Sunday, March 1, 2009

Here’s Why Citi’s Preferred Soared on Friday

By John Carney (Clusterstock):

A lot of people were a bit mystified when the preferred shares of Citi soared after news broke on the government's latest rescue. After all, these things stand to get converted to Citi’s common, which sunk to a new all time low. Shouldn’t the preferred shares getting converted have sunk right down with the common?

It’s a perfectly reasonable question. The reason Citi’s preferred rallied is that the shares were so cheap already that conversion to common at dirt cheap levels actually makes sense. On Wall Street they call this an “arbitrage play,” which is a fancy term for trying to make money when two prices that should move together have moved apart.

Here’s how the Citi arbitrage play worked on Friday.
  • Citi said it would offer to exchange all preferred shares to common stock at $3.25 per share, giving the preferred around 7.7 share of common stock. The common, however, was trading far below $3.25--all the way down to $1.50. Basically, Citi was asking preferred holders to pay $3.25 for shares that you could buy in the open market for just $1.50. Who would do that?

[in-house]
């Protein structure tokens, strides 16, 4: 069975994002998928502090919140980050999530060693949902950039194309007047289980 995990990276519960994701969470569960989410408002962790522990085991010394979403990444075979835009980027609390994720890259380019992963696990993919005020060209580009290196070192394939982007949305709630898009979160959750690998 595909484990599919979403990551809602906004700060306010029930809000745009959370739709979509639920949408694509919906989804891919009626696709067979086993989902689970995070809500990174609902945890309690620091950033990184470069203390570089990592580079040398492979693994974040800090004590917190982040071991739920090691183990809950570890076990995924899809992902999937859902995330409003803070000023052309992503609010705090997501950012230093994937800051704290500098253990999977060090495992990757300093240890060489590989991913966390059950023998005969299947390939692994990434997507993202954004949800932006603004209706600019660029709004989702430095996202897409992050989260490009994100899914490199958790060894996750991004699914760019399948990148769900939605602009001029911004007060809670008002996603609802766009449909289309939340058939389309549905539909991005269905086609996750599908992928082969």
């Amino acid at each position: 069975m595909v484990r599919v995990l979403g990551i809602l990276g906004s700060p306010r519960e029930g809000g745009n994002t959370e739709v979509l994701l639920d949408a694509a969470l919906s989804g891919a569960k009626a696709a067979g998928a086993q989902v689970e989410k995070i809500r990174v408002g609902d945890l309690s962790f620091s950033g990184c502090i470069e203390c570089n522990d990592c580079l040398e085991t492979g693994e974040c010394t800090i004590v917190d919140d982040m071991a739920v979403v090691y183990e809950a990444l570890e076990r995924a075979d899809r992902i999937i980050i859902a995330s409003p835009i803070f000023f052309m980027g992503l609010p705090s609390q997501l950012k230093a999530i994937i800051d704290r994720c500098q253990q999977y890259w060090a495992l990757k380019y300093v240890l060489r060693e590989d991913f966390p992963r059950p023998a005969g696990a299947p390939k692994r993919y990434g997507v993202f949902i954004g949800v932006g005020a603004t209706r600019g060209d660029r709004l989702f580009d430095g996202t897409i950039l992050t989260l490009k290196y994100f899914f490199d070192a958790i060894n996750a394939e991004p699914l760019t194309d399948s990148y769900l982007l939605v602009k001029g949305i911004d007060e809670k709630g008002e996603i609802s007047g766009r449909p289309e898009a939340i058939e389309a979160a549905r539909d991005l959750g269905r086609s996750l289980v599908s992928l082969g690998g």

• Smart guys at hedge funds, that's who.
  • Let’s take the Citi preferred shares called “Class M.” There are something like 81 million shares of these things and they originally sold for $25. But Citi’s troubles led investors to sell those off so steeply that they were recently trading between $5 and $7. 50.
  • Now the math is simple. If you get 7.7 shares of common worth $1.50 a share, each share of preferred is worth $11.55.
  • To put it differently, if you bought a share of preferred for $7.50, you could flip them for common worth $11.55. When investors—especially hedge funds—got their mind around this, they started buying up the preferred shares like crazy, sending the price higher.
  • Want to make this even better? Short the common while you buy the preferred. That way even if the common keeps dropping, you won’t have to worry about losing your money. This is exactly what hedge funds were doing today.

1 comment:

Anonymous said...

OOPS! There is a problem with this analysis. If you look at the final term sheet you see that the "Public" Preferred will not be convertible at par. Also, the percentage of par has not been announced. Thus, the is just no telling what the non-Trust public preferred will be worth --- but it is in the sheet that no further dividends will be paid on these.